Tires & Tire Repair FAQs
Q: How much air should I put in my tires?
A: One of the biggest mistakes people make is to set the air pressure in the tires based on the sidewall of the tire. You’ll find the proper tire pressure for your tires on the decal (placard) located on the driver’s side doorjamb. Please note that your placard may be located in your glove box.
Q: One of my front tires has a bald spot, but the tires are only a year old. Why would this happen?
A: Uneven tire wear can be caused by too much or too little air pressure, problems with alignment or balancing, or problems with steering or suspension. We’ll be happy to take a look so we can help your new tires last a lot longer.
Q: Do I really need a separate set of snow tires if my car has all-weather tires?
A: Snow tires are built to handle harsh winter weather, and they have the muster to conquer icy hills and abrupt, unexpected stops. The decision is really a matter of how often you drive in true winter conditions, although we recommend that you always err on the side of caution.
Q: Can driving in the snow in regular (non-snow) tires damage my tires?
A: Snow tires have a special rubber compound that keeps them flexible when temperatures drop, unlike their all-season or summer counterparts, which tend to stiffen in cold weather.
Q: I drove over a nail and had my tire professionally repaired. Is it dangerous to drive on a repaired tire?
A: As long as the tire was repaired to the Rubber Manufacturer’s Association (RMA) standards – which is the only way we repair tires at Midas – you should be good to go. RMA says to repair a flat tire if: 1) the puncture is ¼ inch or smaller; 2) it is located on the tread (not the sidewall); and 3) it doesn’t overlap with an existing tire repair.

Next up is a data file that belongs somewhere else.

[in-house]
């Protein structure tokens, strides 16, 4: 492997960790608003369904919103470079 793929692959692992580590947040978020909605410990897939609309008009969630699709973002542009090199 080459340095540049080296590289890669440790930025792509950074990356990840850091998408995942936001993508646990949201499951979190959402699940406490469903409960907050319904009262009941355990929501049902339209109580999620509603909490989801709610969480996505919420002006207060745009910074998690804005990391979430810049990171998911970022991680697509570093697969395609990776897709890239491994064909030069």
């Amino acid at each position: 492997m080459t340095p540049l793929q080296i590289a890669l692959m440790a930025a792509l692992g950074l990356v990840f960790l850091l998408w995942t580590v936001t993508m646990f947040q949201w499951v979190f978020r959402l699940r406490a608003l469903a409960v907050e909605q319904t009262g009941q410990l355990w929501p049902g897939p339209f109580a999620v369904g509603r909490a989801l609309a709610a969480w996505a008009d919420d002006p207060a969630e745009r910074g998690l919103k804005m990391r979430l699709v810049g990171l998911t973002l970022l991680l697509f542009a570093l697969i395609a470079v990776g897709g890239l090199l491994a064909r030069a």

Q: How often should I rotate my tires?
A: According to most maintenance schedules, tires should be rotated with every oil change. Check your owner’s manual, or your local Midas service technician can tell you the exact tire rotation time interval to follow.
Q: Why does my TPMS light go on? The tire looks fine to me, and my car is only a year old.
A: If your tires are under- or over-inflated, the TPMS (Tire Pressure Monitoring System) activates the warning light on your dashboard. When the light is steady, it means you need to have your tire pressure checked. If the light is flashing, it means you need to have your TPMS checked.
Q: How can I tell if I need new tires?
A: If you notice any of the following, it’s probably time: 1) uneven tire wear, 2) cracking or bulging tire treads or sidewalls, 3) anything poking into the tire, 4) tread pulling away from the body of the tire or 5) worn treads that don’t pass the penny test.
Q: How do I use a penny to determine when I need new tires?
A: Stick a penny in the tire tread, top first. If the tread doesn’t touch Lincoln’s head, your tires are worn and likely need to be replaced
Q: My car sometimes shudders when I am going faster than 40 mph. I feel like it's my tires, but I just put air in them. Can you help?
A: We’ll know for sure after a quick inspection at your local Midas store, but based on your description, it sounds like you might need to have the balance of your tires and suspension checked.
Note: Each Midas franchise location is independently owned and operated.